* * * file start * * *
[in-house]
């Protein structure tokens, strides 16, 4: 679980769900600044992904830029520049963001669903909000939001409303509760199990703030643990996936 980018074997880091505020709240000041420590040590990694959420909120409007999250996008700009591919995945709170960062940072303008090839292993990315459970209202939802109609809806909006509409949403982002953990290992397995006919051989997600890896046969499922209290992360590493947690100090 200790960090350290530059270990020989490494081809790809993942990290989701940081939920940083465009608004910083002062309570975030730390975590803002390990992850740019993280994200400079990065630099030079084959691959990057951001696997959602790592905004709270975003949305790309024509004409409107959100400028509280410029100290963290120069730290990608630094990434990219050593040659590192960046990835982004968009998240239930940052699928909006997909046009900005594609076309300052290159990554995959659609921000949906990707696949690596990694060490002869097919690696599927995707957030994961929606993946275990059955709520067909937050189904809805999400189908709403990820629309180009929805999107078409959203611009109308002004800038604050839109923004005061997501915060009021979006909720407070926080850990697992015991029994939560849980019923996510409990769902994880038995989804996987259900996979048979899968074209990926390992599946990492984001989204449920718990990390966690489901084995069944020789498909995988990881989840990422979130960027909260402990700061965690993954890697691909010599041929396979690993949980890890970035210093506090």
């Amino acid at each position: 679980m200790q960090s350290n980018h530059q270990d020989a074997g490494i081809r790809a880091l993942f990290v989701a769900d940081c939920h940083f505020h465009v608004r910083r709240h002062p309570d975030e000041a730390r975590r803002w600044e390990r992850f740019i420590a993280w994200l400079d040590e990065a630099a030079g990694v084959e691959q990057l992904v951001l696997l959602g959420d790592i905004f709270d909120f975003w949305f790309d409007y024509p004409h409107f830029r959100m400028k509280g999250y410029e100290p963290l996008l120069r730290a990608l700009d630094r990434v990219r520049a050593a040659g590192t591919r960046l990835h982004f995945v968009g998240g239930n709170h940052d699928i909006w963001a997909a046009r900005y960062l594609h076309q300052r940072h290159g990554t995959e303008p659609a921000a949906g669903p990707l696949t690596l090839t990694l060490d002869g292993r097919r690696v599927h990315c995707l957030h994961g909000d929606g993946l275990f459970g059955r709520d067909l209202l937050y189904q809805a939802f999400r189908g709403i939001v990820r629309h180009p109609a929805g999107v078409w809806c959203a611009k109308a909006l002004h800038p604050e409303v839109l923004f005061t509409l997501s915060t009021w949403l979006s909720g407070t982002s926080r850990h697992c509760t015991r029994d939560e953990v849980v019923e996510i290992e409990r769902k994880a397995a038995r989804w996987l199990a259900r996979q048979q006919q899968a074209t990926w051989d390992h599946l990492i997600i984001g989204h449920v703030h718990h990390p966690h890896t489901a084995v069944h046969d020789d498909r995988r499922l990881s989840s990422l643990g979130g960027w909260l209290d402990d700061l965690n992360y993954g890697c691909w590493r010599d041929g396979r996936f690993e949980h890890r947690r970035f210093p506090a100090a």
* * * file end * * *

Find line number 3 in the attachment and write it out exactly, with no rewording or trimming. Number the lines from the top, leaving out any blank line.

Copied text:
């Amino acid at each position: 679980m200790q960090s350290n980018h530059q270990d020989a074997g490494i081809r790809a880091l993942f990290v989701a769900d940081c939920h940083f505020h465009v608004r910083r709240h002062p309570d975030e000041a730390r975590r803002w600044e390990r992850f740019i420590a993280w994200l400079d040590e990065a630099a030079g990694v084959e691959q990057l992904v951001l696997l959602g959420d790592i905004f709270d909120f975003w949305f790309d409007y024509p004409h409107f830029r959100m400028k509280g999250y410029e100290p963290l996008l120069r730290a990608l700009d630094r990434v990219r520049a050593a040659g590192t591919r960046l990835h982004f995945v968009g998240g239930n709170h940052d699928i909006w963001a997909a046009r900005y960062l594609h076309q300052r940072h290159g990554t995959e303008p659609a921000a949906g669903p990707l696949t690596l090839t990694l060490d002869g292993r097919r690696v599927h990315c995707l957030h994961g909000d929606g993946l275990f459970g059955r709520d067909l209202l937050y189904q809805a939802f999400r189908g709403i939001v990820r629309h180009p109609a929805g999107v078409w809806c959203a611009k109308a909006l002004h800038p604050e409303v839109l923004f005061t509409l997501s915060t009021w949403l979006s909720g407070t982002s926080r850990h697992c509760t015991r029994d939560e953990v849980v019923e996510i290992e409990r769902k994880a397995a038995r989804w996987l199990a259900r996979q048979q006919q899968a074209t990926w051989d390992h599946l990492i997600i984001g989204h449920v703030h718990h990390p966690h890896t489901a084995v069944h046969d020789d498909r995988r499922l990881s989840s990422l643990g979130g960027w909260l209290d402990d700061l965690n992360y993954g890697c691909w590493r010599d041929g396979r996936f690993e949980h890890r947690r970035f210093p506090a100090a």